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Benefits of marrying for time only in the temple?

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2 hours ago, estradling75 said:

I think it is going to be/is to Build Zion which requires a much more active mindset then just looking for.

Think not when you gather to Zion,
Your troubles and trials are through,
That nothing but comfort and pleasure
Are waiting in Zion for you.
No, no, 'tis designed as a furnace,
All substance, all textures to try,
To burn all the " wood, hay, and stubble, "
The gold from the dross purify.

Think not when you gather to Zion,
That all will be holy and pure;
That fraud and deception are banished,
And confidence wholly secure.
No, no, for the Lord our Redeemer
Has said that the tares with the wheat
Must grow till the great day of burning
Shall render the harvest complete.

Think not when you gather to Zion,
The saints here have nothing to do
But to look to your personal welfare,
And always be comforting you.
No, those who are faithful are doing
What they find to do with their might;
To gather the scattered of Israel
They labor by day and by night.

Think not when you gather to Zion,
The prize and the victory won.
Think not that the warfare is ended,
The work of salvation is done.
No, no, for the great prince of darkness
A tenfold exertion will make,
When he sees you go to the fountain,
Where freely the truth you may take.

-Eliza R. Snow

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32 minutes ago, hzdbl5 said:

When my wife and I were married civilly, we did not have any less of a commitment to our relationship than when we were sealed a couple of months later.  For us the end goal was the same.  Our marriage felt no less serious than our sealing.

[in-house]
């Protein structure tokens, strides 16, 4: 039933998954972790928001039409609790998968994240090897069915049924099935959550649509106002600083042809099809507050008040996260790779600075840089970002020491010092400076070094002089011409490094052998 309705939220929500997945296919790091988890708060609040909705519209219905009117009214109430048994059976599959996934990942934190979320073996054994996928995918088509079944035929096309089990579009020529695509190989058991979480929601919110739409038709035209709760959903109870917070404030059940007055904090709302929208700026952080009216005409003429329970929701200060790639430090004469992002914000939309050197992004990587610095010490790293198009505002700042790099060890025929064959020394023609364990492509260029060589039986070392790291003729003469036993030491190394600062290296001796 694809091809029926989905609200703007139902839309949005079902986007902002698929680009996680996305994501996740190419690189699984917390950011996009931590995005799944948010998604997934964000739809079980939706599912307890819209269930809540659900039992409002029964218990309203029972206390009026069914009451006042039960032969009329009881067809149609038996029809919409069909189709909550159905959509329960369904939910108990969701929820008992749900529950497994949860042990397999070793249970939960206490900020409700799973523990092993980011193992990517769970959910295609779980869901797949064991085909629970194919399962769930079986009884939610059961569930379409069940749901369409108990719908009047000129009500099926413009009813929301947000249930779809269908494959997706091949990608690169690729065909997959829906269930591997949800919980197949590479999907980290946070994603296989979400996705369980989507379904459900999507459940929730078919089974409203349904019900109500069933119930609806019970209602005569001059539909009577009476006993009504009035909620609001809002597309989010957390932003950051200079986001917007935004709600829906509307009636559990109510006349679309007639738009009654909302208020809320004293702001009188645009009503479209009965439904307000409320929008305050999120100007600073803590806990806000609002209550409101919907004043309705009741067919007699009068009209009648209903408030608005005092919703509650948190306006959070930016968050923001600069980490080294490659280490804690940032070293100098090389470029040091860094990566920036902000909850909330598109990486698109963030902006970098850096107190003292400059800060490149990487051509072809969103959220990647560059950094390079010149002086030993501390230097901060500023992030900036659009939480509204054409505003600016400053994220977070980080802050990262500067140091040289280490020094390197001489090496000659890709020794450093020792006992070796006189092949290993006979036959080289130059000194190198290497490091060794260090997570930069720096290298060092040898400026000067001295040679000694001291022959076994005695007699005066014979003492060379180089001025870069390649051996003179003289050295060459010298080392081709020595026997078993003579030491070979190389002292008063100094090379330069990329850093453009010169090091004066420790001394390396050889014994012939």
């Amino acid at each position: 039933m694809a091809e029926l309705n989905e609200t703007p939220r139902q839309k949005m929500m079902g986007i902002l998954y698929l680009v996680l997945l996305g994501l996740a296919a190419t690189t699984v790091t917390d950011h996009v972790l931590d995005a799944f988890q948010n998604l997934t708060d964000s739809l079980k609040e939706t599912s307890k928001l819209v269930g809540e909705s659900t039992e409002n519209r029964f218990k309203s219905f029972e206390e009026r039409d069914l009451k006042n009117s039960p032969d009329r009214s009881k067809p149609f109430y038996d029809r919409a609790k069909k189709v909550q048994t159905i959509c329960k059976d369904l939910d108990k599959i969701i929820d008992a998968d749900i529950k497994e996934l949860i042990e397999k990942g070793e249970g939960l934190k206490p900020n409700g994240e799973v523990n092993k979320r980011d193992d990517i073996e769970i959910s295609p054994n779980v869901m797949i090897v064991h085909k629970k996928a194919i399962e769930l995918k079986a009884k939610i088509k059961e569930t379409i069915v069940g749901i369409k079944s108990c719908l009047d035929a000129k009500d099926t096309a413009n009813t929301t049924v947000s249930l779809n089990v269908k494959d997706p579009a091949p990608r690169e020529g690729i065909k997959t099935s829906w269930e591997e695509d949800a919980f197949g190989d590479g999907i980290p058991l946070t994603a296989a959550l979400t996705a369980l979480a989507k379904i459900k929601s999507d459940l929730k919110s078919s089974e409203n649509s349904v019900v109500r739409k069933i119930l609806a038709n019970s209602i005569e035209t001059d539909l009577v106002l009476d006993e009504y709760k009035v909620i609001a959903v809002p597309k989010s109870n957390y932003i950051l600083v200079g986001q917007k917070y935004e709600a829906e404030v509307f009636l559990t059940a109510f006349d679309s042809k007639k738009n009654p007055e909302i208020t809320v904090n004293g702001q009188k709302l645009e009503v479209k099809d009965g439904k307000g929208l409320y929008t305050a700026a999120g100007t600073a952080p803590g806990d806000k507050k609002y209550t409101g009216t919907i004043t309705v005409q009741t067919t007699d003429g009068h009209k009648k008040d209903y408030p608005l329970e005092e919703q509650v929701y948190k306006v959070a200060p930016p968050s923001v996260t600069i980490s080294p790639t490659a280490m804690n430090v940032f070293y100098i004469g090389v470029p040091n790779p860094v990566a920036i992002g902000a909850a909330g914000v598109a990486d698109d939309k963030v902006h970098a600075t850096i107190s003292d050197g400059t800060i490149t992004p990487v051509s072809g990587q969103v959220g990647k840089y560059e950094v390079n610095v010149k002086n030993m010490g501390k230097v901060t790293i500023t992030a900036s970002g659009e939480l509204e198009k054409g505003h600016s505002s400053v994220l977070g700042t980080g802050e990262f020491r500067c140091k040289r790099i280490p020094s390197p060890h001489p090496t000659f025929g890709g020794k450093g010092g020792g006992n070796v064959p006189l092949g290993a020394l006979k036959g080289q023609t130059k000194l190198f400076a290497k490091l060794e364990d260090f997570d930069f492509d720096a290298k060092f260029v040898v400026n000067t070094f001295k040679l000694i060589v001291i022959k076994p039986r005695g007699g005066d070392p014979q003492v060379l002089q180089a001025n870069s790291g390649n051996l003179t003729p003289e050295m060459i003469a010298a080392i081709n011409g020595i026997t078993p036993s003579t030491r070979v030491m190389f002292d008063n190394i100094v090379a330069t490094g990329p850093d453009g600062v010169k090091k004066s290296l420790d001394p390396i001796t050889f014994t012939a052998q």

And I'm certain that many other sects have couples who feel that their marriage is for all eternity as well even if they don't believe in any power of the temple.  Doesn't make it a covenant by priesthood authority.

The handbook also emphasized that marriages performed by bishops in our chapels (back when that was allowed) were "civil marriages only".  They were not considered "religious marriages" as far as the Church is concerned.  That didn't stop people from thinking they were.

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19 hours ago, Carborendum said:

And I'm certain that many other sects have couples who feel that their marriage is for all eternity as well even if they don't believe in any power of the temple.

Are they wrong to believe that?

Assuming (as I do) that all of these ordinances will be performed for everyone (by proxy if not by the people themselves) before all is said and done, then it seems basically correct for them to believe that they will be together forever. They may be "seeing through a glass darkly" so that they cannot see or understand how our priesthood and temple ordinances are part of getting from where they are now to that together forever future, but the ordinance will be properly completed so that, when the do come to understand (and accept), they will be able to be together forever.

From our lofty position, we may better understand how they will get from where they are to realizing that eternal relationship, but their belief still seems basically correct.

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37 minutes ago, MrShorty said:

Are they wrong to believe that?

Assuming (as I do) that all of these ordinances will be performed for everyone (by proxy if not by the people themselves) before all is said and done, then it seems basically correct for them to believe that they will be together forever. They may be "seeing through a glass darkly" so that they cannot see or understand how our priesthood and temple ordinances are part of getting from where they are now to that together forever future, but the ordinance will be properly completed so that, when the do come to understand (and accept), they will be able to be together forever.

From our lofty position, we may better understand how they will get from where they are to realizing that eternal relationship, but their belief still seems basically correct.

The belief is basically correct but it can drive incorrect behavior.  If they believe they already have it... so when they are told what it takes to get it they reject it thinking they do not need it.  Well that rejection would keep them from getting it.